Explaining the court system:
We checked in with SDOT today to see when the promised school-zone beacons would be installed on SW Admiral Way near Alki Elementary. Spokesperson Dawn Schellenberg replied, “The flashing beacon equipment has arrived. Installation to complete the work will happen in the next few weeks.” And she added this update on the 49th SW/SW Admiral Way intersection:
In addition to the other improvements planned at this intersection, our pedestrian program decided to upgrade the curb ramps on the side where the crosswalk is being moved and the flashing beacons are being installed. We’re completing the curb ramp design based on this updated improvement. The addition, however, will delay the installation somewhat. We still expect to have everything complete in 2018.
After her reply, we went by 49th/Admiral for a photo and discovered an SDOT crew had just arrived on scene:
The school-zone beacons were not part of the original SW Admiral Way Safety Project plan, but resulted from a discussion with Alki Elementary parents.
More than four years ago, the city announced a “multi-year” safety project for 35th SW. One year after that, the first major phase was announced, including rechannelization between Roxbury and Willow. Another year passed before Phase 2 possibilities were unveiled – but no final plan has followed. After recent reader questions, we checked in today with SDOT point person Jim Curtin, five months after he told us Phase 2 was definitely still in the works. He tells WSB that Phase 2 “outreach” is now scheduled to start in early April, with “a mailer with the Phase 2 project elements, construction schedule, and potential project impacts,” as well as “a couple of drop-in sessions to gather input” and a website update that will include “the latest stats for Phase 1.”
Two weeks ago during a “town hall” event at Chief Sealth International High School, Mayor Jenny Durkan said the city was looking at laws to help prevent violence involving guns. Today, she and two other citywide elected officials announced what they’re working on – here’s the news release:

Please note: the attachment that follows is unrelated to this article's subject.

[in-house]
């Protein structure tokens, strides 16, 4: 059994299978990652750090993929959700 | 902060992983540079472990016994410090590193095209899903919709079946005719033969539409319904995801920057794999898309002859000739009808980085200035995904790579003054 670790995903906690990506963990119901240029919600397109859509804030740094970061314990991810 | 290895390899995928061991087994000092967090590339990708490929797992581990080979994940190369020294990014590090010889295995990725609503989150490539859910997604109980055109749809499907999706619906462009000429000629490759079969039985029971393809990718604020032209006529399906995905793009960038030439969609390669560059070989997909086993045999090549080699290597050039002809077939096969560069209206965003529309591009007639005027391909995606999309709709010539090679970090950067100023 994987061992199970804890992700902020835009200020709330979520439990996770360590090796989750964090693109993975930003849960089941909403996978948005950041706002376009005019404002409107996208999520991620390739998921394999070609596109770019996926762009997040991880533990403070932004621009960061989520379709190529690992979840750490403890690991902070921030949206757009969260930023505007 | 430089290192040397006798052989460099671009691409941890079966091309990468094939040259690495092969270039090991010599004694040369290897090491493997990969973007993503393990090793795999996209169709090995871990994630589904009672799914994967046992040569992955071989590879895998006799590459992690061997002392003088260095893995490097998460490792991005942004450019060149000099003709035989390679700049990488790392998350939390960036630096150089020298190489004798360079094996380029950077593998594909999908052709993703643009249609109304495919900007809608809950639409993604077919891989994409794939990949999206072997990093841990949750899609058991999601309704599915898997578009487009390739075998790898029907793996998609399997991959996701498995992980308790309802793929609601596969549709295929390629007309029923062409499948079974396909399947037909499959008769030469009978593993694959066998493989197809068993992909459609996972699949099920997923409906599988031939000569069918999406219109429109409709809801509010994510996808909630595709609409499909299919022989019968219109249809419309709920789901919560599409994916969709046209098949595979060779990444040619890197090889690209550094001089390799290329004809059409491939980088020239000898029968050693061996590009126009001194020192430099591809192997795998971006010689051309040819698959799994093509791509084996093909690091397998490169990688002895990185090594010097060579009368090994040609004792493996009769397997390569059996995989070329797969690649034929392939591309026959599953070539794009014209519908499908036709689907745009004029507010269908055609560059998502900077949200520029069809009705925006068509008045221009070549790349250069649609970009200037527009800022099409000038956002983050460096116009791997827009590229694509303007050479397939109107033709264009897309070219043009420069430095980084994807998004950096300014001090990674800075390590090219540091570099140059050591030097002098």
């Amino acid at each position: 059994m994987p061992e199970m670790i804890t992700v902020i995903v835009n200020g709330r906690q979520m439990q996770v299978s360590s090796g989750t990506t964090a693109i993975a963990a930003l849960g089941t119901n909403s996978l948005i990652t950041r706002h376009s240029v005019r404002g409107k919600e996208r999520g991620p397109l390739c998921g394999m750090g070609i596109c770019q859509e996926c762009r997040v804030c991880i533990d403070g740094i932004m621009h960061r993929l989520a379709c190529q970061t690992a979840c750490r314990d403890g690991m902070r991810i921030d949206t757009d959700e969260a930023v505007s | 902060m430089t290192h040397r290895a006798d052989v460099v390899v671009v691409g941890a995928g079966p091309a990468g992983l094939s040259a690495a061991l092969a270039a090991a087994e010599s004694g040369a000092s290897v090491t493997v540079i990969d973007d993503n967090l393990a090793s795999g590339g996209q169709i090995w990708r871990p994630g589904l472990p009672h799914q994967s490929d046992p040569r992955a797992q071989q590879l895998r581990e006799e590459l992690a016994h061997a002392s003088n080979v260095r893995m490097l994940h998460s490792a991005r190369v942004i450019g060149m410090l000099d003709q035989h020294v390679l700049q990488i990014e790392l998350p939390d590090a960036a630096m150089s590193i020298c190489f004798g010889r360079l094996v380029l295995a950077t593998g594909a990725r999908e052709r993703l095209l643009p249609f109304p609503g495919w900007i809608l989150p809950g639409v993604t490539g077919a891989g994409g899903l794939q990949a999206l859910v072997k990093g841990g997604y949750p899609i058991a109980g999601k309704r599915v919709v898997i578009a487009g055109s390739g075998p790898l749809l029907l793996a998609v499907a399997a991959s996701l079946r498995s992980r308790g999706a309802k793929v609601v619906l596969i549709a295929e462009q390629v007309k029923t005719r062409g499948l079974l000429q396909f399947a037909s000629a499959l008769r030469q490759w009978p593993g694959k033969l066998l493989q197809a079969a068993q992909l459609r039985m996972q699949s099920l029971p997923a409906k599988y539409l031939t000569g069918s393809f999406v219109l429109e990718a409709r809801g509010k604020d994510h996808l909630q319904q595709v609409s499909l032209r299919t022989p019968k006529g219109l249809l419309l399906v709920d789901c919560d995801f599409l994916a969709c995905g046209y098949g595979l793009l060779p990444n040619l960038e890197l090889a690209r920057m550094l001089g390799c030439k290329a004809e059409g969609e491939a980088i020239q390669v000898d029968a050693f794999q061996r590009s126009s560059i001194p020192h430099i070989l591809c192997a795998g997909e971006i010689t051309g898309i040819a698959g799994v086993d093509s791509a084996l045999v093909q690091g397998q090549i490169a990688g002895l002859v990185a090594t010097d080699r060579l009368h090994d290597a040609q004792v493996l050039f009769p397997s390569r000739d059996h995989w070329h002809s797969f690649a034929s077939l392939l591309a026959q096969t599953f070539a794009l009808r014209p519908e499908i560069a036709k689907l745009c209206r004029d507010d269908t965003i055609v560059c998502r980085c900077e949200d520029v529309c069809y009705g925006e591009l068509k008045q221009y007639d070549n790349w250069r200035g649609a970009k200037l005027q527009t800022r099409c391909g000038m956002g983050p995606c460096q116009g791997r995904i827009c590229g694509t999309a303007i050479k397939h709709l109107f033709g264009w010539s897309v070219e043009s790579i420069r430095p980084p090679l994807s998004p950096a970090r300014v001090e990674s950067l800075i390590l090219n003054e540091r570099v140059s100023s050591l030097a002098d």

Seattle Mayor Jenny A. Durkan, Seattle City Attorney Pete Holmes, and Councilmember M. Lorena González announced that they will be developing legislation within the next month to address gun violence in Seattle. Following outreach and engagement with stakeholders including gun owners, safety advocates, community members, public health experts and others, this legislation will require safe storage of firearms and increase civil penalties and legal responsibility for not reporting lost or stolen firearms, which is required within 24 hours.
“We should not pretend for one second that the level of carnage in our country from guns is inevitable. We cannot allow it to become the new normal,” said Mayor Durkan. “Unsecured, unsafely stored firearms are more likely to be stolen, used in a suicide, accessed by children and teens and unintentionally fired.”
Across the country, nearly 1,300 children die and 5,790 are treated for gunshot wounds each year. In 2015, an estimated 150,000 adults in King County reported keeping a firearm unlocked. In Seattle, 250 stolen guns were reported from burglaries and car prowls in 2017 according to Seattle Police Department.
“We’re taking seriously the call to action from youth and their families to address gun violence in our schools, our communities, and within our own homes,” said Councilmember M. Lorena González (Citywide, Position 9). “More than 40 percent of King County adults with guns in or around their home said they left them unlocked. This legislation is about public safety. Our proposal to require gunowners to safely store their firearms will prevent children from accessing guns, and will reduce firearm injuries, accidental deaths and suicides among our youth. Simply put: this strategy will help us create a safer community.”
“Gun violence and mass shootings are a plague on our society, and for too long our federal and state governments have failed to enact common sense measures to promote gun safety. I support, and am prepared to defend, Seattle taking steps to move forward at the local level,” said Seattle City Attorney Pete Holmes.
In 2015, the Seattle City Council passed legislation to establish a tax on gun and ammunition sales to fund gun violence prevention research. Although the City Council continued funding gun violence prevention work at Harborview Injury Prevention & Research Center, the revenue was initially blocked due to ongoing litigation. With the tax upheld by the State Supreme Court, this proposal will invest 2018 revenue and future gun and ammo tax revenues in Harborview Injury Prevention & Research Center’s work to help individuals with firearm injuries.